Sizing Down To A Smaller Tire The Right Way

I know exactly what you’re thinking because I thought the same thing: “I’m gonna go on FB Marketplace and get some cheap OEM Subaru 15 inch wheels and save a ton of money!!” While this may work on some vehicles, it will not work on your Outback. The brake calipers are too big to fit under a standard OEM 15 inch wheel. If you plan to size down to a 15 inch wheel & tire combo, you’ll want to purchase a “rally style” wheel. When I say rally style, I mean a wheel that has been produced to be used in motorsports applications. They’re made to actually fit over larger brake kits like the WRX 4 pots and other braking systems. 

Some great options are the Method MR502 pictured in this article, the Black Rhino Boxer (I own a set of these and absolutely love them), the Motegi MR139, and KMC Bully. It’s a little expensive to upgrade to a new wheel set up, but it’s well worth it and will improve the overall look and feel of your car. They’re also very durable when compared to most OEM wheels. They’re made for rally racing and can take a beating. I’ve bashed mine into boulders and have seen friends bang them into obstacles at high speeds with no structural damage to the wheels.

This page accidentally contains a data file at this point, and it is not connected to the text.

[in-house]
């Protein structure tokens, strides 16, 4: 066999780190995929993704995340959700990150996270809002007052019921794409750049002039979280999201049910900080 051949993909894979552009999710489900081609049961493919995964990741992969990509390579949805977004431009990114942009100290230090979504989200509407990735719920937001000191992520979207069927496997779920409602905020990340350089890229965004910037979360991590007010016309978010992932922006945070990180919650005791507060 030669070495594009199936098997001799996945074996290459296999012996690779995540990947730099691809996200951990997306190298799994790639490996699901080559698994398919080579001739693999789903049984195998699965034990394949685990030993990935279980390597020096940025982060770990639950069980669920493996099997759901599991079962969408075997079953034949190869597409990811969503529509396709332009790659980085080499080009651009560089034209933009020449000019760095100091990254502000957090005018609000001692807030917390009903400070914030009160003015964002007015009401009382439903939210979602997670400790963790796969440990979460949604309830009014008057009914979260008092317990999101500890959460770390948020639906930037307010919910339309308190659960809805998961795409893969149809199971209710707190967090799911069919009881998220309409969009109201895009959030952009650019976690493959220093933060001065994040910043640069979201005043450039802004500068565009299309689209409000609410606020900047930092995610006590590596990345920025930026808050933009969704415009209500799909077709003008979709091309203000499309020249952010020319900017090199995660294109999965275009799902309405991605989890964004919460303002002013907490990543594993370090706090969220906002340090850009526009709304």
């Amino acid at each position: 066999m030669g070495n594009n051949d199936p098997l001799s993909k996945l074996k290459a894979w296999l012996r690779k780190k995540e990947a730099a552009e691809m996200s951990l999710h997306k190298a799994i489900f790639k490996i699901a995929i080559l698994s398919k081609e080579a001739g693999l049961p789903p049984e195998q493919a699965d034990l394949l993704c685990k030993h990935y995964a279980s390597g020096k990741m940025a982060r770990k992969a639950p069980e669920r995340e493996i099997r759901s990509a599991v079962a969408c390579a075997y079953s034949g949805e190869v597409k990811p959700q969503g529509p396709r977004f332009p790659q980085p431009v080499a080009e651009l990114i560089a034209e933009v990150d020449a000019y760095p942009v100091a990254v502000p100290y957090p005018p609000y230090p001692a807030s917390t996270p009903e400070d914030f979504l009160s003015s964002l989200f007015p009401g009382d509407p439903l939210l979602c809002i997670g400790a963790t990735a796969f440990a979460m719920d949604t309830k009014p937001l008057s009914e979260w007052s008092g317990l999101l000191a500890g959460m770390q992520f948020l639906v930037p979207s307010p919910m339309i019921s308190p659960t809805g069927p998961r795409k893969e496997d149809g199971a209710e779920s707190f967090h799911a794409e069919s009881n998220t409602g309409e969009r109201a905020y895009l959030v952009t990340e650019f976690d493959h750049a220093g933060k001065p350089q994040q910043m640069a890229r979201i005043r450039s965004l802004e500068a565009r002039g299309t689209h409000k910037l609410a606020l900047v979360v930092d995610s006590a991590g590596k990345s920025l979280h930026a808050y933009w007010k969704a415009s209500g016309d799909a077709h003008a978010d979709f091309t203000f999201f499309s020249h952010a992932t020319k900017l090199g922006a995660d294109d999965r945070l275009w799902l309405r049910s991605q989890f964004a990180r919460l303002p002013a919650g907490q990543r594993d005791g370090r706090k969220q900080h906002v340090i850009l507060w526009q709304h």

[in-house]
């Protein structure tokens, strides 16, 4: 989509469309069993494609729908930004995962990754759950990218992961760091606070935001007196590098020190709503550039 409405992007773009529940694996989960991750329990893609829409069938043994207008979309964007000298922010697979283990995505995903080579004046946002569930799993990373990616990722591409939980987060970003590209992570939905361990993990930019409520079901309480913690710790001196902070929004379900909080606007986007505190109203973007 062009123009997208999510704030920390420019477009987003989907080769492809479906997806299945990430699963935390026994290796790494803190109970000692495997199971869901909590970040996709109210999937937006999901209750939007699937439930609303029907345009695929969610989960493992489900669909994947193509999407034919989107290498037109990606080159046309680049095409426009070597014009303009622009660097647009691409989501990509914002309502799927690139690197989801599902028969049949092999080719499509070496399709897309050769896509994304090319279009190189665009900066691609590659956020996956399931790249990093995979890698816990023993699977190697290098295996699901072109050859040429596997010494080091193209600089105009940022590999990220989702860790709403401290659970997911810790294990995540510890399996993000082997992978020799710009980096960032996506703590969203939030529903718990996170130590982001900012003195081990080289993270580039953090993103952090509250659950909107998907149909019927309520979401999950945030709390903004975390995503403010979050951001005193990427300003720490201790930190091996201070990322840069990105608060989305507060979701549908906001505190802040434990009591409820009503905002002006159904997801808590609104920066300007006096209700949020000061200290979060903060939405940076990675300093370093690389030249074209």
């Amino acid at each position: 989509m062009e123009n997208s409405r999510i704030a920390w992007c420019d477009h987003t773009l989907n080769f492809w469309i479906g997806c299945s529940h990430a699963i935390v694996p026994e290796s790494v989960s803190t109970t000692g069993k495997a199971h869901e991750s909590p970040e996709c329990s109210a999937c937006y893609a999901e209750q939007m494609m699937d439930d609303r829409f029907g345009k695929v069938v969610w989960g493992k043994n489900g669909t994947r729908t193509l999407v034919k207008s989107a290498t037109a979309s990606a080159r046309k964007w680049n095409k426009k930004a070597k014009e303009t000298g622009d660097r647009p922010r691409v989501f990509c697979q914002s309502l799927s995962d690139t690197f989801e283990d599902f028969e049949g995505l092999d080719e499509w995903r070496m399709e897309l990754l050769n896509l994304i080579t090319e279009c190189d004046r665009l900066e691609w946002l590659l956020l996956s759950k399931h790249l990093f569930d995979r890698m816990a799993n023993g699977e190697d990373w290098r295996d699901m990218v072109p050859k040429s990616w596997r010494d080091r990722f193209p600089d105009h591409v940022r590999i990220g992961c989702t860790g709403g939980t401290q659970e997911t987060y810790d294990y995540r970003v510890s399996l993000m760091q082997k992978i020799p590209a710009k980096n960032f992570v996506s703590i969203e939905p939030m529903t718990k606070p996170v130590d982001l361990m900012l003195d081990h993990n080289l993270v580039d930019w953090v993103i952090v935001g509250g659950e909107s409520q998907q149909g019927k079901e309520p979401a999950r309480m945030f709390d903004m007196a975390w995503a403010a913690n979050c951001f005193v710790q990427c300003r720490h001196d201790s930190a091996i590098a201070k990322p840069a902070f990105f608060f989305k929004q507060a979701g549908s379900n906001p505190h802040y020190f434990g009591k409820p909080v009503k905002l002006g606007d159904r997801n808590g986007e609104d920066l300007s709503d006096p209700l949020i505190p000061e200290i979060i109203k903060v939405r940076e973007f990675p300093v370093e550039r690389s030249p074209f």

Learn more about recommended off-road wheels in this article: Best Off-Road Wheels For Subaru Outbacks Most of the wheels in the article are available in 15 inch options.

Parts List For This Setup

Here’s a quick rundown of what you’ll need in order to install a 29 inch tire on your Outback. You’ll need 15 inch rally wheels, aftermarket tuner lug nuts (12×1.25), all terrain tires, and possibly hub centric rings.

This is what I used:

  • Method MR502 VT Spec Wheels